Multifaceted Russia
A forward-looking research project that studies Russia by giving more prominence to diversity.
Multifaceted Russia
Multifaceted Russia is a forward-looking research project that seeks to renew our analysis practices by giving more prominence to diversity within Russia. It encourages moving away from patterns of understanding Russia through an exclusive focus on federal politics and processes in big urban centers. Instead, it directs the research cursor toward grassroots perspectives.

Decentering is not only about changing what we understand when we speak about Russia, but also about how we study it. The project draws on the idea that decentering cannot occur without a “de-Westernization” of Russian studies.
The project aims to facilitate the effective blending of qualitative and quantitative research methods. It also encourages diversity of voices from both scholarly and practice-oriented communities, fostering the visibility of underrepresented groups.
Read our latest publications

Whose Presence, Whose Absences? Decolonising Russian National Culture and History: Observations through the Prism of Religious Contact

Critically engaging with the ideas of presence and absence of Russia’s ethnic and religious minority cultures would offer a more adequate involvement of minority representatives in the process of negotiating Russian national culture.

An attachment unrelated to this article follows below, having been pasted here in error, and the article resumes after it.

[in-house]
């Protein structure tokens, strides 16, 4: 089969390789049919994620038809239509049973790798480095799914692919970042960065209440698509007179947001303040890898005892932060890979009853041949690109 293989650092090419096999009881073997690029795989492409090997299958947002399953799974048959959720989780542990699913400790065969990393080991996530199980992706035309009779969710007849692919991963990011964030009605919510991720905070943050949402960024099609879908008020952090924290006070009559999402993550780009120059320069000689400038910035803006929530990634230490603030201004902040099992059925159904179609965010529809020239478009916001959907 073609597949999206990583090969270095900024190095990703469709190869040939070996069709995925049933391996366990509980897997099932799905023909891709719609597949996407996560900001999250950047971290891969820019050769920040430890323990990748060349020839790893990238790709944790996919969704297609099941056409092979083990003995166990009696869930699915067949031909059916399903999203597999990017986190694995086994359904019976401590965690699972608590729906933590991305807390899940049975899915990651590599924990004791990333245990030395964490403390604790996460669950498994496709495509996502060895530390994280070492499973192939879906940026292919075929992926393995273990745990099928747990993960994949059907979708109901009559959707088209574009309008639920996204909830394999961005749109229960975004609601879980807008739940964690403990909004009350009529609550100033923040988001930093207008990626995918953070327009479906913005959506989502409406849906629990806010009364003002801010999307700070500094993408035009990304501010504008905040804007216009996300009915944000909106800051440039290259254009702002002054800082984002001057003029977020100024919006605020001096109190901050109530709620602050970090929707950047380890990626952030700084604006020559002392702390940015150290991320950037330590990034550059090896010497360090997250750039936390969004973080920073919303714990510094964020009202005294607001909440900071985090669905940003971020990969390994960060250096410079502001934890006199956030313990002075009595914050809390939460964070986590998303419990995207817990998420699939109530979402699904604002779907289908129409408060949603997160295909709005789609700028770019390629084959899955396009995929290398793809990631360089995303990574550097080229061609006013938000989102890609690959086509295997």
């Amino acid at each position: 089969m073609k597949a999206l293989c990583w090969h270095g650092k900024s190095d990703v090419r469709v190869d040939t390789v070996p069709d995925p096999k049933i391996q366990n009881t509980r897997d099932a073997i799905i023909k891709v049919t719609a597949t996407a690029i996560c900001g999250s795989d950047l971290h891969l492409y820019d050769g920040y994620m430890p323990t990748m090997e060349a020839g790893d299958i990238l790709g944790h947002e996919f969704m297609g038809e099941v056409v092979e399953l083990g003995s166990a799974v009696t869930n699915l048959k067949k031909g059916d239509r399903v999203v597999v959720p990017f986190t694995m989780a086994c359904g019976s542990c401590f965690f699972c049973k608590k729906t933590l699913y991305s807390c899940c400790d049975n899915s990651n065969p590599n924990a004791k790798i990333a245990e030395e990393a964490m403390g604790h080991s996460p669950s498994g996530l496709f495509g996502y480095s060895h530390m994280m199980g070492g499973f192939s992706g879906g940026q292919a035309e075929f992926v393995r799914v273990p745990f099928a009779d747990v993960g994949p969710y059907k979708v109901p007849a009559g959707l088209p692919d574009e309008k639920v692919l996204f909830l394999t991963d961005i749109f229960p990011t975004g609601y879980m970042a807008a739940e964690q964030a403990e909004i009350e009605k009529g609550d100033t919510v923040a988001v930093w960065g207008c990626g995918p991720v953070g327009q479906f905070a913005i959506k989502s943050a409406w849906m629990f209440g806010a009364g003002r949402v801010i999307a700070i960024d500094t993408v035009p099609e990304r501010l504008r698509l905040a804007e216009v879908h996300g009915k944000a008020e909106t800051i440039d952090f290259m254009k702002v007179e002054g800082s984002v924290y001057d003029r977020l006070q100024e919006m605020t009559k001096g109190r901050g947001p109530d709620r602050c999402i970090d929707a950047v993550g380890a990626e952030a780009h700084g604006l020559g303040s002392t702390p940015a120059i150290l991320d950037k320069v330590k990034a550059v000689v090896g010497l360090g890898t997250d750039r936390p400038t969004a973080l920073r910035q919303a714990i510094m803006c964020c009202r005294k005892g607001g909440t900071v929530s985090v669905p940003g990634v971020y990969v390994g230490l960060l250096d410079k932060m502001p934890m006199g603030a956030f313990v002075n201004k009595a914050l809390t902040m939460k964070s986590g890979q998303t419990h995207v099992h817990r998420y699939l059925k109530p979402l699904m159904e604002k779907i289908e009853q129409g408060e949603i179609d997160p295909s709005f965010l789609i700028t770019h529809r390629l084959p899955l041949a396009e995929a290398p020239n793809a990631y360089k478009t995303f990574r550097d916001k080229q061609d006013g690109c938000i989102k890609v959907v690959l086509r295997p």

Polarization in Siberia: Thwarted Indigeneity and Sovereignty


Marjorie Mandelstam Balzer

Drawing on long-term fieldwork in Sakha, Tyva and Buryatia and with diaspora communities, the author outlines an uneven legacy of revitalization and grievances in relation to the Kremlin and its policies.

Critical approaches and research on inequality in Russian studies: the need for visibility and legitimization


Guzel Yusupova

On why Russian Studies should promote critical approaches as well as acknowledge the multifaceted diversity within Russian society.

On double miss in Russian studies: can social and political psychology help?


Gulnaz Sharafutdinova

On the potential analytical leverage of importing social and political psychology into the study of politics in Russia.

What kind of decolonization do we need?


Ilya Budraitskis

Ilya Budraitskis on how decolonization is being weaponized, why efforts to define what a “decolonization” program should look like are encountering serious obstacles, and why Russians need to figure it out for themselves.

Russia’s changing ethnic landscape: Three takeaways from the 2021 census


Adam Lenton

Adam Lenton analyzes the 2021 data for what it tells us about Russia’s changing ethnic landscape and how the politics of the census is impacting debates on the ground among ethnic minorities in Russia.
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